Zahra Kazemi

Beats Covered:
Local or Foreign:

Kazemi, an Iranian-Canadian freelance photographer, died in Tehran’s Baghiatollah Hospital after being transferred from government custody. Kazemi, a contributor to the Montreal-based magazine Recto Verso and the London-based photo agency Camera Press, was detained on June 23 while taking photographs of the families of detainees outside Tehran’s Evin Prison. She was held for nearly two weeks before being transferred to the hospital in a coma.​

During subsequent weeks, officials tried to cover up the circumstances of Kazemi’s death. Initially, Iranian officials maintained that the journalist had died of a stroke, and that she had complained of poor health while she was detained. On July 16, Iranian Vice President Mohammad Ali Abtahi announced that Kazemi had died from a "brain hemorrhage resulting from beatings." Foreign Minister Kamal Kharrazi later backed away from the statement, saying the journalist may have died from an "accident." A government inquiry released in late July 2003 concluded that Kazemi died as a result of a skull fracture likely caused by a blow to her head.

Authorities prevented an autopsy by burying Kazemi’s body in Iran against the wishes of her family in Canada. The Canadian government responded by withdrawing its ambassador to Tehran. In the ensuing months, several agents from the Intelligence Ministry were arrested in connection with Kazemi’s death.

A parliamentary commission report released in November 2003 said that members of the Iranian judiciary had been holding Kazemi in custody when she was beaten, making it unlikely, according to journalists and reformist politicians, that those responsible for her death will be brought to justice.

On July 24, 2004, an Iranian court acquitted intelligence agent Mohamed Reza Aqdam Ahmadi of the "semi-intentional murder" of Kazemi. The court cited insufficient evidence.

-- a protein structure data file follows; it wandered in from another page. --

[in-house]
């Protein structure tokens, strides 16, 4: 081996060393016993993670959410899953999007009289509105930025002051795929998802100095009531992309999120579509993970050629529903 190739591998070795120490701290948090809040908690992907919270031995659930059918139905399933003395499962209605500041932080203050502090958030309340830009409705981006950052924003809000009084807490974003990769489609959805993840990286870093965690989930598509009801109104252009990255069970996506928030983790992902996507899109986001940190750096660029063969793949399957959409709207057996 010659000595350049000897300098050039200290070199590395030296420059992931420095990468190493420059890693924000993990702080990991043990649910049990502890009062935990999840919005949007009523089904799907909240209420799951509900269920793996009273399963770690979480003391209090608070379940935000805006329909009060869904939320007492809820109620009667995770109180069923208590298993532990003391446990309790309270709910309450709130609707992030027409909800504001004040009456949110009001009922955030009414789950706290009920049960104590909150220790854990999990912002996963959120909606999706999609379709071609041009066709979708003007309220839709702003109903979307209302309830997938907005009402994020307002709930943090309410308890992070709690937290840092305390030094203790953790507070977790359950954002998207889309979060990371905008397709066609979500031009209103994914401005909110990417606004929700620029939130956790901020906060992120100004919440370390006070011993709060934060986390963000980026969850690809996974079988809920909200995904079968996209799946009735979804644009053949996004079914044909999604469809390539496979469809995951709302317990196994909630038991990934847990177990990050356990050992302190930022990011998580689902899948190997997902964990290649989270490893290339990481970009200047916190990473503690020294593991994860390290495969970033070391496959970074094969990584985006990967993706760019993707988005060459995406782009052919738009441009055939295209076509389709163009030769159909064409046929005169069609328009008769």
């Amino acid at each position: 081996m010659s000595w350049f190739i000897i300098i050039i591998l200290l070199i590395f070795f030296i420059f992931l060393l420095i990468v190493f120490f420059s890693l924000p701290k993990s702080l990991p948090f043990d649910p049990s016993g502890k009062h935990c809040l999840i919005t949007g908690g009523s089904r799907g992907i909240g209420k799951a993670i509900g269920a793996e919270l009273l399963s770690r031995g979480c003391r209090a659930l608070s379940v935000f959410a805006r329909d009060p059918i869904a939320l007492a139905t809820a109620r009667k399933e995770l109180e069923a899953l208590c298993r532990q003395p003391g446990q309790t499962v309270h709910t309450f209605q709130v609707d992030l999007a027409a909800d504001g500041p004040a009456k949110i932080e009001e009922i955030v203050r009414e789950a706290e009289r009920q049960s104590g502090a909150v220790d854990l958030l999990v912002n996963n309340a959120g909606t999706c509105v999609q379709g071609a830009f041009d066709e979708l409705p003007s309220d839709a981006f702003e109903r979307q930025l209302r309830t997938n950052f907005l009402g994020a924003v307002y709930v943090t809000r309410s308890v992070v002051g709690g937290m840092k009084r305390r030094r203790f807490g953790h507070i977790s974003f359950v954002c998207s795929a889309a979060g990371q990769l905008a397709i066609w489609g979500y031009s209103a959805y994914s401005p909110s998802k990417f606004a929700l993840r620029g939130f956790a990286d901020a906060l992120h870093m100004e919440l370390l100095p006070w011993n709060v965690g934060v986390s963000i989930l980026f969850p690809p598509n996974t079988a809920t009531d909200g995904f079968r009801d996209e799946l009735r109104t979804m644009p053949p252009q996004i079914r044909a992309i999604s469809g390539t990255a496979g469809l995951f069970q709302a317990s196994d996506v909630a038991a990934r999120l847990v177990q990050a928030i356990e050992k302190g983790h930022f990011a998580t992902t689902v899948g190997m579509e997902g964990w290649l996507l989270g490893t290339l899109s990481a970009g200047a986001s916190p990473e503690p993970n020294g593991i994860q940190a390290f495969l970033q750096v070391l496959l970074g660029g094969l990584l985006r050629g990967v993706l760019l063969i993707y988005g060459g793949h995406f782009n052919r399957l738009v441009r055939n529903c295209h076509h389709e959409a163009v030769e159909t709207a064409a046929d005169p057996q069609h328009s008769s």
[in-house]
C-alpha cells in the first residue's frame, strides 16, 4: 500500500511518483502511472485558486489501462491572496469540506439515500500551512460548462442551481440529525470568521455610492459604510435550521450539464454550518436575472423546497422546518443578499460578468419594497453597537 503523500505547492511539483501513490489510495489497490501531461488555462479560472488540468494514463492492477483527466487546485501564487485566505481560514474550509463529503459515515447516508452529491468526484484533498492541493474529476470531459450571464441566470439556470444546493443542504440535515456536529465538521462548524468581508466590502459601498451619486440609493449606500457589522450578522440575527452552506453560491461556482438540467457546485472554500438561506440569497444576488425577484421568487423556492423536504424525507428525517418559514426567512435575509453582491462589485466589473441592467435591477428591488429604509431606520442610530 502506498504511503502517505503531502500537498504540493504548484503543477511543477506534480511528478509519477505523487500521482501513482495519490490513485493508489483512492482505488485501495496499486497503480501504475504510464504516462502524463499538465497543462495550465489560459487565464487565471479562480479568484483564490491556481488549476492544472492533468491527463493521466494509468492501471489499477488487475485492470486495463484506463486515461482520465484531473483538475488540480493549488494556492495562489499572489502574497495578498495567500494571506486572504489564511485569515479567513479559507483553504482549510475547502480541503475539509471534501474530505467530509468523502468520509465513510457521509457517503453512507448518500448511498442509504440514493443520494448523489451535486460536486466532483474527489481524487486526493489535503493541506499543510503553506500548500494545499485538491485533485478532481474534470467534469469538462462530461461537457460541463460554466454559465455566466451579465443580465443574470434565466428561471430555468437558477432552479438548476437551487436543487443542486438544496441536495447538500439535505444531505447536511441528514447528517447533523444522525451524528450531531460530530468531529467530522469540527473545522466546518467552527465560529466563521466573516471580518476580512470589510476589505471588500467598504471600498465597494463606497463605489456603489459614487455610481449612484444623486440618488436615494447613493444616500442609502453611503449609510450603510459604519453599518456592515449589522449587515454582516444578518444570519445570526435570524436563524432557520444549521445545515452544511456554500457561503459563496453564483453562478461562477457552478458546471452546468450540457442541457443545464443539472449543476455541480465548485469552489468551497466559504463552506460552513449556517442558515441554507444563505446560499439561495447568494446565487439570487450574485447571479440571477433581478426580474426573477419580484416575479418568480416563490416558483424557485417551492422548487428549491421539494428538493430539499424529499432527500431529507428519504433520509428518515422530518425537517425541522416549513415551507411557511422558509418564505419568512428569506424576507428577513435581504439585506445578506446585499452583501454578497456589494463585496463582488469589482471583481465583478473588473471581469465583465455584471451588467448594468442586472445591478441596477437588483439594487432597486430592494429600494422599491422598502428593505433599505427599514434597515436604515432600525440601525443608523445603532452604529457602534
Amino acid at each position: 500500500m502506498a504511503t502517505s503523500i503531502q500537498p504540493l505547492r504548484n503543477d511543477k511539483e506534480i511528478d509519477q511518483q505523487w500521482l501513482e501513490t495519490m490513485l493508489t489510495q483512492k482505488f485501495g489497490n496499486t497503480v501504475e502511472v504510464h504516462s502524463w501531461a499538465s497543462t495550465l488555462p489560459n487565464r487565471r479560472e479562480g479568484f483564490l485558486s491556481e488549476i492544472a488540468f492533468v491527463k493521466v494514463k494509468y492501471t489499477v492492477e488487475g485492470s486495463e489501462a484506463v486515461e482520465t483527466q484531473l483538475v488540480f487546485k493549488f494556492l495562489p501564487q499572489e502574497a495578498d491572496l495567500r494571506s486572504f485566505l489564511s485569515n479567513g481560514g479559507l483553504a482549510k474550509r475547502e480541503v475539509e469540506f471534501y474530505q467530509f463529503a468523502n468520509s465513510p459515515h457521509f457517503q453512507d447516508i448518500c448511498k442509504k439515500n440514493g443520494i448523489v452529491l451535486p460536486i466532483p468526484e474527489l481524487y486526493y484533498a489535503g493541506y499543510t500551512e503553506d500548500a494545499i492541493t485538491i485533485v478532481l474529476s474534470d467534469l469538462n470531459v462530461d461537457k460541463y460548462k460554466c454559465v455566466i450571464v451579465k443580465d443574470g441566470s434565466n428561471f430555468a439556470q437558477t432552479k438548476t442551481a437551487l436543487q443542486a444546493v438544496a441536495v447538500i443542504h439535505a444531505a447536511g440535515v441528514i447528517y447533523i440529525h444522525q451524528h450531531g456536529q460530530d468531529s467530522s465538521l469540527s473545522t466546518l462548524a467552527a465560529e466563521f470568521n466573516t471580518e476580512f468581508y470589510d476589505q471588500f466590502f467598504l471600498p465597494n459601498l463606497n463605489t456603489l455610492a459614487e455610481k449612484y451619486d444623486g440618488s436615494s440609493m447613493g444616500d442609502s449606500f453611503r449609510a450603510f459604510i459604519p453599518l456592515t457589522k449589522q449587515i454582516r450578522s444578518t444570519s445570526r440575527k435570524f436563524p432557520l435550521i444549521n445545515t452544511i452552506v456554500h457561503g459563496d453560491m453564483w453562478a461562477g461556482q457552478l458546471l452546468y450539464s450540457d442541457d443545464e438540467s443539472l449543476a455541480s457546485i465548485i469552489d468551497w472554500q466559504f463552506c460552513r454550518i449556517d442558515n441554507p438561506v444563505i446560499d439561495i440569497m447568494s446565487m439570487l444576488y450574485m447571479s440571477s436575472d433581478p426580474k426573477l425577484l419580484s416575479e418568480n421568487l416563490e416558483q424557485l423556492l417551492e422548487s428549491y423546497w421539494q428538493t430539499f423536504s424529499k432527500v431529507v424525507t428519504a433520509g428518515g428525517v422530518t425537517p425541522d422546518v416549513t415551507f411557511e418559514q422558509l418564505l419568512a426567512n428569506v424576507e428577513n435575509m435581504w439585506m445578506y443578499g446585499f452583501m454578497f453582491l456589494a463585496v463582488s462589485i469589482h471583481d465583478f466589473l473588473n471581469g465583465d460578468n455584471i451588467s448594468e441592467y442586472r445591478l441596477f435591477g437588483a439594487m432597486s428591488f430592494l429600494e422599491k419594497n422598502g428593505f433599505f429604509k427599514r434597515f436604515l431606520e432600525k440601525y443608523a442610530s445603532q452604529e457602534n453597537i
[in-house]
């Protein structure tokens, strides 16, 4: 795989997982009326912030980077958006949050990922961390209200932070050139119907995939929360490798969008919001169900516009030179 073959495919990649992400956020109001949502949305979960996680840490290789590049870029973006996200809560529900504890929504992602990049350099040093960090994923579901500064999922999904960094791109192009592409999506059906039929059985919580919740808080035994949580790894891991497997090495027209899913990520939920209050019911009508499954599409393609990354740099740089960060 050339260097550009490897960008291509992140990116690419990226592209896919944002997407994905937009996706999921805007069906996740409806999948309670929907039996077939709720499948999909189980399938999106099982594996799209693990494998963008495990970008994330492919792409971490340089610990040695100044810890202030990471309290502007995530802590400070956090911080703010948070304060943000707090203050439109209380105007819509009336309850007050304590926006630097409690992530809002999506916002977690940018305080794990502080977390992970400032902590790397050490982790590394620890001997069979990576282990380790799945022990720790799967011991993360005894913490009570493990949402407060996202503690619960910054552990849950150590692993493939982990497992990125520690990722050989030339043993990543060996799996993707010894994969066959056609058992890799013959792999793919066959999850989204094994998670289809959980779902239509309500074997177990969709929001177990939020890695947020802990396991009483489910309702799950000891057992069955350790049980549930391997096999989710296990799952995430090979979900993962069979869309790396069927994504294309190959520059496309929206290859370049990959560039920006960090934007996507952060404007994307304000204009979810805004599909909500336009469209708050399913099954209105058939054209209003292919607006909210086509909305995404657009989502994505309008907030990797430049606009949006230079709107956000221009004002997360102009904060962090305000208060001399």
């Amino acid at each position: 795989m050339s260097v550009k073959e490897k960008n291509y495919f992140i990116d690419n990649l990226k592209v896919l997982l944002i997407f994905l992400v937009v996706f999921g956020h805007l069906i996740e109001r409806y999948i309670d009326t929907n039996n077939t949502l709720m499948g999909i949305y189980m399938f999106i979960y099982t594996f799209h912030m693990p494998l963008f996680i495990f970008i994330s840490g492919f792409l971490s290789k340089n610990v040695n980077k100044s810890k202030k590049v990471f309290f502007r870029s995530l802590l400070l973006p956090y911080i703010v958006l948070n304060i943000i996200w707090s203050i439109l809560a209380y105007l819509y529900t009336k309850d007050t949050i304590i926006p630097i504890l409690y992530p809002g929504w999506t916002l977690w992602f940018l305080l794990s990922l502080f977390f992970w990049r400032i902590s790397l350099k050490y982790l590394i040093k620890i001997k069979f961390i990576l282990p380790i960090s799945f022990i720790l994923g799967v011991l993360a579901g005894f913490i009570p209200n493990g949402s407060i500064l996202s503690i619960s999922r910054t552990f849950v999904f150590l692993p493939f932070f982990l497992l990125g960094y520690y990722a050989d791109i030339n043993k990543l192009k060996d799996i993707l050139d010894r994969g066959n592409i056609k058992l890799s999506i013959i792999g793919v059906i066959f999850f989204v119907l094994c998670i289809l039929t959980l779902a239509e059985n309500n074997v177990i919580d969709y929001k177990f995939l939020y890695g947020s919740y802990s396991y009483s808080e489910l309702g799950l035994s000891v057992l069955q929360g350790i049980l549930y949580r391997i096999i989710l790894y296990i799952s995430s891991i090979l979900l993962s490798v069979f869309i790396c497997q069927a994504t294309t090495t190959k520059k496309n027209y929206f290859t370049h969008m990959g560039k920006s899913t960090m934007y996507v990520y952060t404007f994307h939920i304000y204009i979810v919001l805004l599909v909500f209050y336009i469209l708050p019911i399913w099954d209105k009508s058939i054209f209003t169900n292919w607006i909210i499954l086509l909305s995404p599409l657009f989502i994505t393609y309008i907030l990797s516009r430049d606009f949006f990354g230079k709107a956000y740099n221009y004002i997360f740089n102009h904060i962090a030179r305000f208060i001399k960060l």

The trial, which began on July 17, was abruptly ended the following day. Kazemi’s legal team, headed by Nobel laureate Shirin Ebadi, accused the court of refusing to hear witness testimony and to consider evidence accusing another prison official of delivering the fatal blow that killed Kazemi.

Ebadi said she would appeal the verdict in Iranian courts, but that if justice is denied, they will have no choice but to take the case "to international courts and the United Nations."

In 2005, Dr. Shahram Azam, who examined a comatose Kazemi shortly before her death, said the journalist’s body “carried strange marks of violence” and evidence of a “very brutal rape.”

In February 2018, Ali Younesi, who was Iran’s intelligence minister at the time of Kazemi’s death, admitted she was “beaten up,” which led to a brain hemorrhage after her head “hit the curb.” Younesi said Saeed Mortazavi, at the time Tehran’s prosecutor general, insisted on trying Kazemi on charges of espionage despite government investigations contradicting his claim.

Mortazavi, known as Iran’s “butcher of the press,” led a crackdown on journalists throughout his career, having shut down numerous media outlets. In late 2017, Mortazavi was sentenced to a two-year jail term in connection with the death of a detainee after 2009 anti-government protests.